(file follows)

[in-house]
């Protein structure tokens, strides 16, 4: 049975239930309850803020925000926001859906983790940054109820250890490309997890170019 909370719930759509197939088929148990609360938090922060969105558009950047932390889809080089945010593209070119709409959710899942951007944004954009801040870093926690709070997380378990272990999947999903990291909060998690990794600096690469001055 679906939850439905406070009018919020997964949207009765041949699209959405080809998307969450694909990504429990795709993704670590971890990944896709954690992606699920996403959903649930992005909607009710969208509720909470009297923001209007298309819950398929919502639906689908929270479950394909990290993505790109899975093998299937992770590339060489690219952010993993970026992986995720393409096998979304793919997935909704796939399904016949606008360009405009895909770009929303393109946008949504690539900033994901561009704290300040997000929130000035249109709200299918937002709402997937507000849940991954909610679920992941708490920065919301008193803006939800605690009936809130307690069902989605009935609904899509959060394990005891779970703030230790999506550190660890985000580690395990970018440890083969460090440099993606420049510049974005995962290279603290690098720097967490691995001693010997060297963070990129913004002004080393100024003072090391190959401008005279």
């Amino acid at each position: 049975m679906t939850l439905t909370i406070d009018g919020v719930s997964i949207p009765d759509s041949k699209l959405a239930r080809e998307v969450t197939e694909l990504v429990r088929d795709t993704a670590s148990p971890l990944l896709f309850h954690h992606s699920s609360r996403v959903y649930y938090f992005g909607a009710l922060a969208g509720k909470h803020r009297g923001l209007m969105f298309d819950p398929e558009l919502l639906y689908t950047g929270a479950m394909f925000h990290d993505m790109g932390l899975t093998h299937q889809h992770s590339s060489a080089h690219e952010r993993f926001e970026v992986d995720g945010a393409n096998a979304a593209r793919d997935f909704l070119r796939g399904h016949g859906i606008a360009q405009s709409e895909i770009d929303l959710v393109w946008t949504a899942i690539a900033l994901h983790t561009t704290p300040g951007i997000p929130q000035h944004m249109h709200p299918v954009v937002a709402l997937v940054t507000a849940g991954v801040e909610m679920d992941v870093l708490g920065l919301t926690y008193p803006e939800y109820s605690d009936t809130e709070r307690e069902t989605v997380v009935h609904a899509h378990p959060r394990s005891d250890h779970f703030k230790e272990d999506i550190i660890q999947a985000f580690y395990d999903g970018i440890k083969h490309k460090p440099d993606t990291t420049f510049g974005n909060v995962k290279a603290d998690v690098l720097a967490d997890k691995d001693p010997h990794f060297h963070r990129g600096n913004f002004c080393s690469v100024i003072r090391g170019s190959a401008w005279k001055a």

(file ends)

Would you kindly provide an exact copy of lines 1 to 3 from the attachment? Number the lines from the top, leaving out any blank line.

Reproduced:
[in-house]
């Protein structure tokens, strides 16, 4: 049975239930309850803020925000926001859906983790940054109820250890490309997890170019 909370719930759509197939088929148990609360938090922060969105558009950047932390889809080089945010593209070119709409959710899942951007944004954009801040870093926690709070997380378990272990999947999903990291909060998690990794600096690469001055 679906939850439905406070009018919020997964949207009765041949699209959405080809998307969450694909990504429990795709993704670590971890990944896709954690992606699920996403959903649930992005909607009710969208509720909470009297923001209007298309819950398929919502639906689908929270479950394909990290993505790109899975093998299937992770590339060489690219952010993993970026992986995720393409096998979304793919997935909704796939399904016949606008360009405009895909770009929303393109946008949504690539900033994901561009704290300040997000929130000035249109709200299918937002709402997937507000849940991954909610679920992941708490920065919301008193803006939800605690009936809130307690069902989605009935609904899509959060394990005891779970703030230790999506550190660890985000580690395990970018440890083969460090440099993606420049510049974005995962290279603290690098720097967490691995001693010997060297963070990129913004002004080393100024003072090391190959401008005279």
């Amino acid at each position: 049975m679906t939850l439905t909370i406070d009018g919020v719930s997964i949207p009765d759509s041949k699209l959405a239930r080809e998307v969450t197939e694909l990504v429990r088929d795709t993704a670590s148990p971890l990944l896709f309850h954690h992606s699920s609360r996403v959903y649930y938090f992005g909607a009710l922060a969208g509720k909470h803020r009297g923001l209007m969105f298309d819950p398929e558009l919502l639906y689908t950047g929270a479950m394909f925000h990290d993505m790109g932390l899975t093998h299937q889809h992770s590339s060489a080089h690219e952010r993993f926001e970026v992986d995720g945010a393409n096998a979304a593209r793919d997935f909704l070119r796939g399904h016949g859906i606008a360009q405009s709409e895909i770009d929303l959710v393109w946008t949504a899942i690539a900033l994901h983790t561009t704290p300040g951007i997000p929130q000035h944004m249109h709200p299918v954009v937002a709402l997937v940054t507000a849940g991954v801040e909610m679920d992941v870093l708490g920065l919301t926690y008193p803006e939800y109820s605690d009936t809130e709070r307690e069902t989605v997380v009935h609904a899509h378990p959060r394990s005891d250890h779970f703030k230790e272990d999506i550190i660890q999947a985000f580690y395990d999903g970018i440890k083969h490309k460090p440099d993606t990291t420049f510049g974005n909060v995962k290279a603290d998690v690098l720097a967490d997890k691995d001693p010997h990794f060297h963070r990129g600096n913004f002004c080393s690469v100024i003072r090391g170019s190959a401008w005279k001055a």